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Car Seats for Newly Arrived Refugees

Project Overview

A car seat donation drive for newly arrived refugees through a local church and refugee resettlement agency.

Identifying the Problem

Already confronted with language barriers and culture shock, newly arrived refugees must still struggle to pursue employment, health care services, education opportunities and quality of life activities. During her time working with a refugee resettlement agency in Minneapolis-St. Paul, Allison became all too familiar with the many obstacles faced by refugees. She also noticed that refugees with children faced a unique barrier to accessing these services: unequal access to transportation. Even if a refugee family was donated a car, they were rarely able to afford car seats, which can be quite expensive. This presented the dilemma of either one of the parents (most often the mother) staying home with the children or the children riding in the car illegally. This only compounded the isolation and unequal access to services experienced by newly arrived families. Allison wanted to address this barrier by donating car seats to refugee families with young children.

Creating A Solution

Allison worked with a local church to hold a car seat drive for a local refugee community. She also involved two local refugee organizations, World Relief Minnesota and the Karen Organization of Minnesota. The event raised $3,800, which allowed the church to purchase 80 brand new car seats for the local families of refugees. Once all the car seats had been purchased, Allison worked with the church board and the leaders of the local refugee community to coordinate several buses to bring refugee families to the church for a celebration and to receive their new car seats, which enabled the families to safely transport their children in their new environment.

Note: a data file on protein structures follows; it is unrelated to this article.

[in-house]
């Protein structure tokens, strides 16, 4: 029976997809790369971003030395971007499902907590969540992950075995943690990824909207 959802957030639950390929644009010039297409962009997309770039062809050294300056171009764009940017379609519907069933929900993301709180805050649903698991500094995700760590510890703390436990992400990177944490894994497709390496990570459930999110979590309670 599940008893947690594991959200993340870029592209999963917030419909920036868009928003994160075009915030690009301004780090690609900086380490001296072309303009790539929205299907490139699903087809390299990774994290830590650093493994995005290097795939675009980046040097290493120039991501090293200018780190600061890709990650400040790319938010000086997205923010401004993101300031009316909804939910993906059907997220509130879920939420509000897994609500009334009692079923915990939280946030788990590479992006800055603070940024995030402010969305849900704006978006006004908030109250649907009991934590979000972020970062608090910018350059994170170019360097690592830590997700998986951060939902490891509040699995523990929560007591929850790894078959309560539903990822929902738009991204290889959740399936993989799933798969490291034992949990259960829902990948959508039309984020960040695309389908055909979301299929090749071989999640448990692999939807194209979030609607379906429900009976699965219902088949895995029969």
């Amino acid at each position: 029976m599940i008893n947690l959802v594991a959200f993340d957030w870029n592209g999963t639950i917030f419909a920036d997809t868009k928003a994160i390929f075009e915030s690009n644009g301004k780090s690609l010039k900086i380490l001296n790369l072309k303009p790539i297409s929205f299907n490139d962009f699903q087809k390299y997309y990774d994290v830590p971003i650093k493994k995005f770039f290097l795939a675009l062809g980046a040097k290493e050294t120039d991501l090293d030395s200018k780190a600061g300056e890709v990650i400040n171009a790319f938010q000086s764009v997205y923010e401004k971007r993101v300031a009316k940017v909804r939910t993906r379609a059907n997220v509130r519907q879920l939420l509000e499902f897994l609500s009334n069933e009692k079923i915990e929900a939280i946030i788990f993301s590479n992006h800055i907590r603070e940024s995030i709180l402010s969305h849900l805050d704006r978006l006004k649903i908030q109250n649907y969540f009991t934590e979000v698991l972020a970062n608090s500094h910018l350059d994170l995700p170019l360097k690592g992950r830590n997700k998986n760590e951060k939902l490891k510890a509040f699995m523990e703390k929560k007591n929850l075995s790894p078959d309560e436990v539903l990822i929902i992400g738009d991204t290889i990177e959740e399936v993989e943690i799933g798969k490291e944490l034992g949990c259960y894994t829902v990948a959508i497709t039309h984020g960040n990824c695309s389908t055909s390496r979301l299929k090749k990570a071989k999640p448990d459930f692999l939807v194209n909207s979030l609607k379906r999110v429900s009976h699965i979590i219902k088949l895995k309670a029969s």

Lessons Learned

While Allison knew that her local church partners were heavily involved in the local refugee community, she learned that it is much easier to mobilize people around a project with concrete goals rather than a more amorphous concept. Organizing such events also helps to build lasting relationships, and Allison encourages other looking to fundraise for specific items to reach out to potential partners who will continue to be engaged in that line of work for years to come.


There were no costs associated with this project. Allison relied on her personal connections and resources from partner organizations to spread awareness about the car seat drive and to solicit donations.

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About This Project

HIA Program:

Germany Germany 2008

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